One type of special separator means of the invention 2,909,814 Patented Oct. 27, 1959 includes a flange extending outwardly and in a plane parallel to one of the panels of the unit. Such flange adapts the unit for mounting in conventional single panel frames.
The special separator means of the invention comprise side sections and corner sections overlapping said side sections. Whereas previous units required spacers especially made for specific unit sizes, the spacers of the invention are easily provided in any size by simply cutting standard side spacer strips to the desired length. Accordingly, the fabricator need only carry a stock of side strips and standard corner sections.
Another feature of the invention is the use of a selfcuring resin, such as an epoxy or a polyester resin, as the bonding means. The separator means of this invention relieves the bonding means of a substantial portion of mechanical stresses ordinarily applied thereto. Accordingly, resin bonding means may now be used; The self-curing resins have the advantage that they may be applied at room temperature or at any selected temperature and may be cured as quickly or as slowly as desired.
The invention is more completely described in the following detailed description when read in connection with the drawing wherein:
Figure 1 is a plan view of a multiple glazing unit of the invention, I
Figure 2 is an elevational view of a section 2 -2 of the multiple glazing unit of Figure 1, and
Figure 3 is an elevational view of a section similar to 22 of the multiple glazing unit of Figure 2 but having also a flange adapting said unit for mounting in conven tional single panel window frames.
Figures 1 and 2 illustrate a preferred multiple glazing unit of the invention. It is made up of a pair of doublestrength glass panes 21 and 23 approximately 0.120 inch thick. The panes 21 and 23 are maintained in spaced face-to-face relationship by stainless steel side sections 25. Corner sections 27 overlap adjacent side sections 25. An adhesive 29, preferably a cured self-setting epoxy resin, bonds the sections 25 and 27 to each other and to thepanes 21 and 23.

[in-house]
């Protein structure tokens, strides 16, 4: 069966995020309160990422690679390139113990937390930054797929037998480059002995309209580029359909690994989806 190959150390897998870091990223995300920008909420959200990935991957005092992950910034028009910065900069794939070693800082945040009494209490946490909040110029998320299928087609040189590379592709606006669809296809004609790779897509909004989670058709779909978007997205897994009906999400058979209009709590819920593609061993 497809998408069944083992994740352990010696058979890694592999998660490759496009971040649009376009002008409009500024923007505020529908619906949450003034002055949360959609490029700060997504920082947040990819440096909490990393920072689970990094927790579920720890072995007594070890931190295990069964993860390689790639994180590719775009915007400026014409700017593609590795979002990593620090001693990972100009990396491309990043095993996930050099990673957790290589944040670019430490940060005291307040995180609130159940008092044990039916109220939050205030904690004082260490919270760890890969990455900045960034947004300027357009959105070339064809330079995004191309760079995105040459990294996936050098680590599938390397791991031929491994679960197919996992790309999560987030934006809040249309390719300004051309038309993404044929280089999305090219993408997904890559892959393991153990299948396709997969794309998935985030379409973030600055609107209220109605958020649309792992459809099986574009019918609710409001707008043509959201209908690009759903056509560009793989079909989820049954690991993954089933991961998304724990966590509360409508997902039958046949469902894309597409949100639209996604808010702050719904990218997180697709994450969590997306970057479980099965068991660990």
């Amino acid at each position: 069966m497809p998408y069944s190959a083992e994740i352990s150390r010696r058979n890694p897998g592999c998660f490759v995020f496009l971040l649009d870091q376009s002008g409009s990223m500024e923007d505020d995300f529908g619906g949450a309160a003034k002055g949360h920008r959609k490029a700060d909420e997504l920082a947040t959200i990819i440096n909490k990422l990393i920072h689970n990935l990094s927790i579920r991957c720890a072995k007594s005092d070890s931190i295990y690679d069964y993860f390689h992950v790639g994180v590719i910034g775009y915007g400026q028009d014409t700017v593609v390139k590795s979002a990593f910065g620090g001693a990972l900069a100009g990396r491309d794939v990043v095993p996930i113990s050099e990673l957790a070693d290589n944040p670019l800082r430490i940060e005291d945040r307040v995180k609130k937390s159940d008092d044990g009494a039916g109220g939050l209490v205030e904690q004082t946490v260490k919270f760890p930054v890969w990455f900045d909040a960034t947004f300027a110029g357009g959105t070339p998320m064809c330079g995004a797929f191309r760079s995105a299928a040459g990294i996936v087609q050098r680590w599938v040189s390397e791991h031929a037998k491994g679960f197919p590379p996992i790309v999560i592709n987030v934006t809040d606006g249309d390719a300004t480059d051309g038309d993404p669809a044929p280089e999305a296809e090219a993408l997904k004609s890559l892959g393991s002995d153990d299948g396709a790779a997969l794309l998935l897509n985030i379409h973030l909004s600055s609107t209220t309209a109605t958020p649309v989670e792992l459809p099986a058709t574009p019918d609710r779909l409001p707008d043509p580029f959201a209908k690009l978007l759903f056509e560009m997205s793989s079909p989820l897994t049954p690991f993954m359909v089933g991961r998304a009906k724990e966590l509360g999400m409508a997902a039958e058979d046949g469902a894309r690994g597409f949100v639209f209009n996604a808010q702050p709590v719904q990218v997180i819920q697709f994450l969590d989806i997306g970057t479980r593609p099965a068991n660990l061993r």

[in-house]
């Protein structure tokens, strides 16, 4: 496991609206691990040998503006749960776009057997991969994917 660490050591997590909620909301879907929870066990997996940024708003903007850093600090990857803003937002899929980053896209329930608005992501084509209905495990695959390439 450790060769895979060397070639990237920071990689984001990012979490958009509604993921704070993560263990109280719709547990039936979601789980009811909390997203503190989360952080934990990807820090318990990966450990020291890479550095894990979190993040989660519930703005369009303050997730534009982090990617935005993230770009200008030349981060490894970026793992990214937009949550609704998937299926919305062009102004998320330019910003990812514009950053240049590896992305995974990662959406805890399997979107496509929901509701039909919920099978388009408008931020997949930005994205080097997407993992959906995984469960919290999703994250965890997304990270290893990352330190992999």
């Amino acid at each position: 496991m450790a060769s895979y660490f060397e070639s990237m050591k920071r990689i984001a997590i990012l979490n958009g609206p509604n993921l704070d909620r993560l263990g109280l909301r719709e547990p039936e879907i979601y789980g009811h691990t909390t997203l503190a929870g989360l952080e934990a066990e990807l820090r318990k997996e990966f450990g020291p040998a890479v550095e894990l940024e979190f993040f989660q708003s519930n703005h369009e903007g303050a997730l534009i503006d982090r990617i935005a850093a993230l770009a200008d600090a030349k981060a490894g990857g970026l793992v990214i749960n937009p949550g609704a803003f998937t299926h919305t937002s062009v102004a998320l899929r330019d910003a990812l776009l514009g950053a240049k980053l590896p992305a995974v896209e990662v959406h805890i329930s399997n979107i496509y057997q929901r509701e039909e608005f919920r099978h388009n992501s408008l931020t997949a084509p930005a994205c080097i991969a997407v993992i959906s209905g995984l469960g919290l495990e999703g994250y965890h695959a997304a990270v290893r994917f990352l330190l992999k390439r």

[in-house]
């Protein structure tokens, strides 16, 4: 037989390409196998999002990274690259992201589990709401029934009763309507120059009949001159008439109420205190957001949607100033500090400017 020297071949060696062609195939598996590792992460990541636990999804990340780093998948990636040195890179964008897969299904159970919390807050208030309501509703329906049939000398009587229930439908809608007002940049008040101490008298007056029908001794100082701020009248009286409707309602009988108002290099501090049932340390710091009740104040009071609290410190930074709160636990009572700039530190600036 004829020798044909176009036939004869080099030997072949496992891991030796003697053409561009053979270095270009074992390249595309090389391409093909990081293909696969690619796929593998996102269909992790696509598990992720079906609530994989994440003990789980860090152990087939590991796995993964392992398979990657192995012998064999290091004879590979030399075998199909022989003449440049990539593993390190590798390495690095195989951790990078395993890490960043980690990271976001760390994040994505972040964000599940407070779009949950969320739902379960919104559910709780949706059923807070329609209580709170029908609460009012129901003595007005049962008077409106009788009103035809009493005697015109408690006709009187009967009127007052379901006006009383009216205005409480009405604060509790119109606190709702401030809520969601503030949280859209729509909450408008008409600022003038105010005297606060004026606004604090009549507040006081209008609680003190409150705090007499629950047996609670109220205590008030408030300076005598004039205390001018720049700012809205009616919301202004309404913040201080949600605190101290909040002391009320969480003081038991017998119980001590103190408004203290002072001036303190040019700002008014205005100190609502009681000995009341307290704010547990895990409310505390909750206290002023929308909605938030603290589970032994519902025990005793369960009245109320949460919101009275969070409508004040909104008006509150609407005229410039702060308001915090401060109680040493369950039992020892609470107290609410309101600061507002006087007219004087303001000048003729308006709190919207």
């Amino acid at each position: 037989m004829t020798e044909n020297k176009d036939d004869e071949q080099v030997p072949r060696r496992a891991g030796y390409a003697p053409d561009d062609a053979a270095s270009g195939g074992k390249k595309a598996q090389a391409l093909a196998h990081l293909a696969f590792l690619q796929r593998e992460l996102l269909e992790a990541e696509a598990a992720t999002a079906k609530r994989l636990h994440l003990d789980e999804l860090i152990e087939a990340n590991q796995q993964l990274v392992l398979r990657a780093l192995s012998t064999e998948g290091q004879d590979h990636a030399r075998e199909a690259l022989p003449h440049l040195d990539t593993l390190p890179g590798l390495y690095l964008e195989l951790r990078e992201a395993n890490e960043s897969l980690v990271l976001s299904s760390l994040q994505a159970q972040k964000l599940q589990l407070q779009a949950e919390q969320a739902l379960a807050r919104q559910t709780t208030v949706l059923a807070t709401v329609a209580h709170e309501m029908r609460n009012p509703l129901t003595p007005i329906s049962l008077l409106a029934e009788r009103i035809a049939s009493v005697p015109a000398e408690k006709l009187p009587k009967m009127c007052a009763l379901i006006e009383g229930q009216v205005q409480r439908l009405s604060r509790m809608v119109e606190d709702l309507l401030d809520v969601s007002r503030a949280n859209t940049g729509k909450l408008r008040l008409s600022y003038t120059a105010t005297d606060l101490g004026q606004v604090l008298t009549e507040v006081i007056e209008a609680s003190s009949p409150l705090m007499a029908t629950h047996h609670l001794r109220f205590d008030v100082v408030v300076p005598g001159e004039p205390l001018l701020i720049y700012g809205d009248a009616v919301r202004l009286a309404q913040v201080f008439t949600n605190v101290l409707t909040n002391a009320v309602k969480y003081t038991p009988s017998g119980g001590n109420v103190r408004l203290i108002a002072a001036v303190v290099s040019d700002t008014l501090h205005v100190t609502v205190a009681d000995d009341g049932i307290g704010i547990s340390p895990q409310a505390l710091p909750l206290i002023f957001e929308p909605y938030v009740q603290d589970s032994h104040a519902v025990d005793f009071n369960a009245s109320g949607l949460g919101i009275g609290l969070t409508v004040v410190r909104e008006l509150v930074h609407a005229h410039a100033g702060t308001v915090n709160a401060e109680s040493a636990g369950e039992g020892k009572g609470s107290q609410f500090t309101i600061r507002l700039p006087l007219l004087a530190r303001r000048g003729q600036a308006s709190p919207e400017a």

The sections 25 and 27 are fashioned to form a bellows portion 31 between the panes '21 and 23 permitting the panes 21 and 23 to change their positions with respect to one another with changes of ambient temperature and atmospheric pressure. Thus, the sections 25 and 27 and bonding means 29 are subjected to less mechanical stress than in previous units. Note also that although the space between the panes 21 and 23 is at atmospheric pressure, there is no need for free access to the atmosphere. When sealed, moisture does not condense in the space. As an additional precaution and to take care of moisture present at the time of fabrication, a layer 39 of desiccant, preferably calcium sulfate, is painted on the inner surface of the side sections 25. The desiccant may of course be painted on any of the inner surfaces of the side sections.